I often wake in the middle of the night, unable to fall back asleep. My brain is already going full speed, though my arm can barely shuffle to my phone on my bedside table to check the time. It's like my subconscious was tapping its toe impatiently, waiting for the rest of my brain to get with it and join the party. And that subconscious has already detailed a list of conversation starters: Is my daughter prepared for her history test tomorrow? Is there anything besides cold cereal for breakfast? Do I have enough time between meetings to finish the brief I'm working on? Unlikely since I'm scheduled to the hilt. Do my kids have any clean underwear for school? No, I forgot to start the laundry. When can we fit in the 8-year-old's cavity filling? How will we pay for it? In other words, I'm a typical modern American working mother, like 70% of American women with children under 18. I work for the money, for the personal satisfaction, for the example I set for my daughters, for the intellectual challenge and the camaraderie. I am a small cog in a great economic machine that is fueled by the productivity of millions of people like me. I am a mother for the soul-filling challenge of it, for the joy and devastation of having a part of me walk around outside of myself, for the opportunity to shape the future. I am the central engine in my own incubator of the future.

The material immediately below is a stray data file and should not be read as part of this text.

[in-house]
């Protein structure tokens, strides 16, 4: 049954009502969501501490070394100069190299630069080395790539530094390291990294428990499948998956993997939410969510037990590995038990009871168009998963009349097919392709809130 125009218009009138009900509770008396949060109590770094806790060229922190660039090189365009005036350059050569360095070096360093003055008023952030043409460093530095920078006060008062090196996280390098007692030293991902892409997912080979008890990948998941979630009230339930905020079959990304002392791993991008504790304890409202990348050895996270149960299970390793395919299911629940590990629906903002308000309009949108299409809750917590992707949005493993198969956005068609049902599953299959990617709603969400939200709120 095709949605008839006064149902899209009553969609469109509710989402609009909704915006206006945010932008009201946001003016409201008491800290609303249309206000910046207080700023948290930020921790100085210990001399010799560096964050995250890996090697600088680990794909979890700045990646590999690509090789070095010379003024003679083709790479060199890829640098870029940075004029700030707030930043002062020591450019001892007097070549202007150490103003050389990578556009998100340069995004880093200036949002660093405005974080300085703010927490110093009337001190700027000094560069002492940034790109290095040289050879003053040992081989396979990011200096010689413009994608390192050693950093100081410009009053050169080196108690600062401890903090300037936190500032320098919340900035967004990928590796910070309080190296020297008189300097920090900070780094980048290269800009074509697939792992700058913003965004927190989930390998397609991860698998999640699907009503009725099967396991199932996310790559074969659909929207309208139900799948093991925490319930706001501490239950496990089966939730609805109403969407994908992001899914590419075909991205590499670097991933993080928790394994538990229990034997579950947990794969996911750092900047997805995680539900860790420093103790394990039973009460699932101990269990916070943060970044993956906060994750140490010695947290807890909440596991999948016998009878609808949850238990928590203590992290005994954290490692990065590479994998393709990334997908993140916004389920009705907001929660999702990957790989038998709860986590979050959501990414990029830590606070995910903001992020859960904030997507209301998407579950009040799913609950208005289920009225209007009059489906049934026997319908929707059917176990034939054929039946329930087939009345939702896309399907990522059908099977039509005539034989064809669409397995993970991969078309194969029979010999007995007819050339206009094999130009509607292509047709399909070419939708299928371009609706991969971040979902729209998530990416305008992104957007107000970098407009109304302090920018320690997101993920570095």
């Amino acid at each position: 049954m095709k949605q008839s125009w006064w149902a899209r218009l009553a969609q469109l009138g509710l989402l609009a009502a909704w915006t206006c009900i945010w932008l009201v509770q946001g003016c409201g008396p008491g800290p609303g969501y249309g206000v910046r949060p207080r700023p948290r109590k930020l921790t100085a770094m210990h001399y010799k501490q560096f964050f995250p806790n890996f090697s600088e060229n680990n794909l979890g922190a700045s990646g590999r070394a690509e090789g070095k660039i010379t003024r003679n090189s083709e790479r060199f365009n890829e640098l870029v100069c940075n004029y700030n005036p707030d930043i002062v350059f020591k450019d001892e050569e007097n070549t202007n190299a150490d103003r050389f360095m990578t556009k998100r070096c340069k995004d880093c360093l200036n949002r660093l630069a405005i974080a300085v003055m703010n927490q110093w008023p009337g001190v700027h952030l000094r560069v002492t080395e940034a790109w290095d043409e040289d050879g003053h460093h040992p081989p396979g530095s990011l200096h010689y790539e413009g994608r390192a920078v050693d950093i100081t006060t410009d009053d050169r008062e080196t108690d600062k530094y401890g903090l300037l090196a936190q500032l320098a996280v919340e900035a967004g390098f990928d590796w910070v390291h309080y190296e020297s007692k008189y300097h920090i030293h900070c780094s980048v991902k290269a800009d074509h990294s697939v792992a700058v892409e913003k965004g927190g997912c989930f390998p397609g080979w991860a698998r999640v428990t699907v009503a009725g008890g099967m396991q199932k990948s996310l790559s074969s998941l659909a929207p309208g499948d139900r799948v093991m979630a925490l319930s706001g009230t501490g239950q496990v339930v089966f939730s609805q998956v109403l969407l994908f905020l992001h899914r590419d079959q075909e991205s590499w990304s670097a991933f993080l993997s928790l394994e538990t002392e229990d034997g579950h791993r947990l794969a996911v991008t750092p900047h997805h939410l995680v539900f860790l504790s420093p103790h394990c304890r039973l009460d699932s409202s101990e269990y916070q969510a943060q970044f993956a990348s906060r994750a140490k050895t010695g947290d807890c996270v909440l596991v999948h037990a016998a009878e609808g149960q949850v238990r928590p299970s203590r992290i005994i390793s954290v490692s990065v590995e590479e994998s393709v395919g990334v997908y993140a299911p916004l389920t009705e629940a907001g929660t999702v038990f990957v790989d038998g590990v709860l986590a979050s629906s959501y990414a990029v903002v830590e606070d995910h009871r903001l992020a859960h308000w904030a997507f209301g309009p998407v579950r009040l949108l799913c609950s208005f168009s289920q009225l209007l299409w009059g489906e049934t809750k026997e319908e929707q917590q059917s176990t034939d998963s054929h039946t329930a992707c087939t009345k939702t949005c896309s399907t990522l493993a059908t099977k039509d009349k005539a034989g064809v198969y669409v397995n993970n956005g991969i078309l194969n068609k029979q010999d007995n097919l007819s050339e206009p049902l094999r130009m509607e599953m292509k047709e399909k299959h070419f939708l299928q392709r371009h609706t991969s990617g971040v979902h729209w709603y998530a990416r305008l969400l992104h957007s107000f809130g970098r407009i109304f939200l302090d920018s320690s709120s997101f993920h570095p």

I look over to my sleeping husband. I know he helped my daughter study, so I can rest easy about tomorrow's test. Perhaps he remembered to put in the laundry. But he's just as overloaded as I am, so probably not. He is, after all, a working father.